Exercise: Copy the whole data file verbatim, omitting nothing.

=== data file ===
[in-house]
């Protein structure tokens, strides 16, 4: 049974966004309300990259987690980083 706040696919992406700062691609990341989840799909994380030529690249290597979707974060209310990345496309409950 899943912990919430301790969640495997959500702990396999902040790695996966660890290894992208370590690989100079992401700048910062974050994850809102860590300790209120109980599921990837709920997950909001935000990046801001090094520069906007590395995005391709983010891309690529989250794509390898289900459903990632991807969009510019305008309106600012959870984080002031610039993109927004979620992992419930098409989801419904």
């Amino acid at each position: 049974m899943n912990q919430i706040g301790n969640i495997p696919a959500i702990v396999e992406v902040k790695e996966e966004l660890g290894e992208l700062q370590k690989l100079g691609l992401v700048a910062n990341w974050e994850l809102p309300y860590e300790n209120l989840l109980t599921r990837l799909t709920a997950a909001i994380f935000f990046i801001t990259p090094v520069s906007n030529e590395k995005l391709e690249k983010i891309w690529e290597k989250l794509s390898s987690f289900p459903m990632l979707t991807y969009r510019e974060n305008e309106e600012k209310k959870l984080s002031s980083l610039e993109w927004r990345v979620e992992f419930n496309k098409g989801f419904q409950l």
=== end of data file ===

[in-house]
């Protein structure tokens, strides 16, 4: 049974966004309300990259987690980083 706040696919992406700062691609990341989840799909994380030529690249290597979707974060209310990345496309409950 899943912990919430301790969640495997959500702990396999902040790695996966660890290894992208370590690989100079992401700048910062974050994850809102860590300790209120109980599921990837709920997950909001935000990046801001090094520069906007590395995005391709983010891309690529989250794509390898289900459903990632991807969009510019305008309106600012959870984080002031610039993109927004979620992992419930098409989801419904």
């Amino acid at each position: 049974m899943n912990q919430i706040g301790n969640i495997p696919a959500i702990v396999e992406v902040k790695e996966e966004l660890g290894e992208l700062q370590k690989l100079g691609l992401v700048a910062n990341w974050e994850l809102p309300y860590e300790n209120l989840l109980t599921r990837l799909t709920a997950a909001i994380f935000f990046i801001t990259p090094v520069s906007n030529e590395k995005l391709e690249k983010i891309w690529e290597k989250l794509s390898s987690f289900p459903m990632l979707t991807y969009r510019e974060n305008e309106e600012k209310k959870l984080s002031s980083l610039e993109w927004r990345v979620e992992f419930n496309k098409g989801f419904q409950l």